When not having a plan takes you further
We run an annual ‘customer listening’ session for a debt management company client of ours. We bring customers together and ask them to talk about their lives – both in general and as a customer of our client – while the senior team watches in the back room.
The aim of the sessions is always the same; to better understand customers. That’s it, nothing more specific. We never have anything to review, evaluate, develop or test. The client team just wants to come along and hear their customers speak so they can improve the way it serves & engages with customers.
This presents a challenge when it comes to designing the guide – every year I fear we will not fill the 90 mins we have with groups; that the respondents will run out of things to talk about & I will run out things to ask. Every year my fear is proved to be unfounded.
And two things struck me after the latest event. One, what a luxury it is as a moderator not to have to haul the groups along with you as you try to get through all of the questions & materials you need to in the time allowed. Instead, you have time for everyone to be heard, for respondents to ask each other questions, to allow them to digress for there’s nothing for them to digress from – it’s all insight into how they tick.
My discussion guide is usually just one page, with a list of prompts in case the discussion flags. It never does. And rarely is it referred to.
And that brings me to number two – how much respondents reveal about themselves a) when they are given time to become fully comfortable with each other and then b) realise you’re not testing products, concepts or advertising on them, or moving them on to the next topic at a brisk speed. They are just there to have their voices heard. The life of a debt management customer is not without issue. The customer is obviously in debt, sometimes deeply so and, at some point, this debt has got out of control – which is why they become customers of our client. And we know these situations can bring all sorts of challenges including mental health & marital issues.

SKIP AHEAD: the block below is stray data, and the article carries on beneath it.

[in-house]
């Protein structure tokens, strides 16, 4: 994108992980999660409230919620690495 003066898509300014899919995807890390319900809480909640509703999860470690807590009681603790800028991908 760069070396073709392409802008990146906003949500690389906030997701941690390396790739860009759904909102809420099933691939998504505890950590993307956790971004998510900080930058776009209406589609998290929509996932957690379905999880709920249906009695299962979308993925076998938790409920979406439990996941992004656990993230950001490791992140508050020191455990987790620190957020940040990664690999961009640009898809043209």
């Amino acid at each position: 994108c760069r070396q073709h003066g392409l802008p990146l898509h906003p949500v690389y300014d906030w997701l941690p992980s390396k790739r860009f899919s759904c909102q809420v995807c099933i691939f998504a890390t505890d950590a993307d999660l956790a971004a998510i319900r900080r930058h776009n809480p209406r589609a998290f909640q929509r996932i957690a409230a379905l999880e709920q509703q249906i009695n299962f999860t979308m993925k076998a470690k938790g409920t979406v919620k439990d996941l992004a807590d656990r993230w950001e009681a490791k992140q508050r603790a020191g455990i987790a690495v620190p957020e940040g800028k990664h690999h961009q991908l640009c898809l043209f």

Giving the respondents time & space to share their stories means we hear about depression, divorces, feelings of guilt & shame. All of which can be built into how our client handles its customers – showing empathy and an appreciation of their situation. This is reflected by the customers who talk about really being listened to & feeling their situation is understood.
Now I’m not suggesting this approach should be applied to every project – we need to get feedback on advertising & communications, new products or concepts, brand positioning and so on. And with pressures on budgets, focus groups tend to be rather full these days to maximise value for money.
But the depth of insight we got during this brief exploration into their lives shows the value of building as much time & space as is possible into groups – to allow respondents the time to feel comfortable with each other before sharing their life stories. So whether this takes the form of warm-up exercises that require respondents to reveal a little more of themselves than just the standard name, job, family, hobbies etc, or ensuring there is a little ‘spare’ in the discussion guide so the moderator doesn’t have to rush respondents at sensitive moments, there are certainly principles we can adopt from this experience.